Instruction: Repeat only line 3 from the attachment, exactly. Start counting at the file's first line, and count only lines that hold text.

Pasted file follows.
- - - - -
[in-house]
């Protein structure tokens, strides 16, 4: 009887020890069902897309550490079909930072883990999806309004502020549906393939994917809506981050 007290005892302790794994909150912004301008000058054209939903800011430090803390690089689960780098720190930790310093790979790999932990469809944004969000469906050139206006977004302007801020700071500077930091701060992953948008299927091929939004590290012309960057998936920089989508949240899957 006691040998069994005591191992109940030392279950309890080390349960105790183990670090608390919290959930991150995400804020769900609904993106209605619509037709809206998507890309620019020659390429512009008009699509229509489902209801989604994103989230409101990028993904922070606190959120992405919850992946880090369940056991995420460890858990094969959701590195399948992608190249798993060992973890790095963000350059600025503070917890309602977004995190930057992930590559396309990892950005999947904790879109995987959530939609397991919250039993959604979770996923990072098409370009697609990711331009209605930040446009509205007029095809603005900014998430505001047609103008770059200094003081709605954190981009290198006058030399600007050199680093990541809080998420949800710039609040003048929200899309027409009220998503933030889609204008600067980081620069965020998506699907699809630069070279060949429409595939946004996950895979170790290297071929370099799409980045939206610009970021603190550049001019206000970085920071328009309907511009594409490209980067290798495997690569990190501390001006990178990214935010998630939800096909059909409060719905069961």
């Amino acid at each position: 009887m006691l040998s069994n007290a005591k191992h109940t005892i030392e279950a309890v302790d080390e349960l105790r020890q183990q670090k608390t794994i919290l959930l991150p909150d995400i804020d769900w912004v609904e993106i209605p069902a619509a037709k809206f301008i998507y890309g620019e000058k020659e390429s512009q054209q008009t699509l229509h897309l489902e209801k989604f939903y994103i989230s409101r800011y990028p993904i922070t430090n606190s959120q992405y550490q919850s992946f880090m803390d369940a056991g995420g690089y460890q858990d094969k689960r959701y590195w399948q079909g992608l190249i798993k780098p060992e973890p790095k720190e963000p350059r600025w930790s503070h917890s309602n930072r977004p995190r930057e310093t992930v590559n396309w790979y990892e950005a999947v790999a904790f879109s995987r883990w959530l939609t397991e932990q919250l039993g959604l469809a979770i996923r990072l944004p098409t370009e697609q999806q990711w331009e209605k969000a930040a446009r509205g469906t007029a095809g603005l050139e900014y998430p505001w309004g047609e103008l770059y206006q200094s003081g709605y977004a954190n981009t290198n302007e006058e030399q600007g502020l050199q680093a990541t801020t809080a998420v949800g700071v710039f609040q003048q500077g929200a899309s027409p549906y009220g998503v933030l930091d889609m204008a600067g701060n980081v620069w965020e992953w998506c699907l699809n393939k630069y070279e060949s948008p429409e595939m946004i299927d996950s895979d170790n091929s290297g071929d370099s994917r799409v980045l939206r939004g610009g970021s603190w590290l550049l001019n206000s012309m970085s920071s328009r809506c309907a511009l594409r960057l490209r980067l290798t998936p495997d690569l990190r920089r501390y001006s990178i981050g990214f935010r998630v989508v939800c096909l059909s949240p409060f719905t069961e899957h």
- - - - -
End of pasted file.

């Amino acid at each position: 009887m006691l040998s069994n007290a005591k191992h109940t005892i030392e279950a309890v302790d080390e349960l105790r020890q183990q670090k608390t794994i919290l959930l991150p909150d995400i804020d769900w912004v609904e993106i209605p069902a619509a037709k809206f301008i998507y890309g620019e000058k020659e390429s512009q054209q008009t699509l229509h897309l489902e209801k989604f939903y994103i989230s409101r800011y990028p993904i922070t430090n606190s959120q992405y550490q919850s992946f880090m803390d369940a056991g995420g690089y460890q858990d094969k689960r959701y590195w399948q079909g992608l190249i798993k780098p060992e973890p790095k720190e963000p350059r600025w930790s503070h917890s309602n930072r977004p995190r930057e310093t992930v590559n396309w790979y990892e950005a999947v790999a904790f879109s995987r883990w959530l939609t397991e932990q919250l039993g959604l469809a979770i996923r990072l944004p098409t370009e697609q999806q990711w331009e209605k969000a930040a446009r509205g469906t007029a095809g603005l050139e900014y998430p505001w309004g047609e103008l770059y206006q200094s003081g709605y977004a954190n981009t290198n302007e006058e030399q600007g502020l050199q680093a990541t801020t809080a998420v949800g700071v710039f609040q003048q500077g929200a899309s027409p549906y009220g998503v933030l930091d889609m204008a600067g701060n980081v620069w965020e992953w998506c699907l699809n393939k630069y070279e060949s948008p429409e595939m946004i299927d996950s895979d170790n091929s290297g071929d370099s994917r799409v980045l939206r939004g610009g970021s603190w590290l550049l001019n206000s012309m970085s920071s328009r809506c309907a511009l594409r960057l490209r980067l290798t998936p495997d690569l990190r920089r501390y001006s990178i981050g990214f935010r998630v989508v939800c096909l059909s949240p409060f719905t069961e899957h």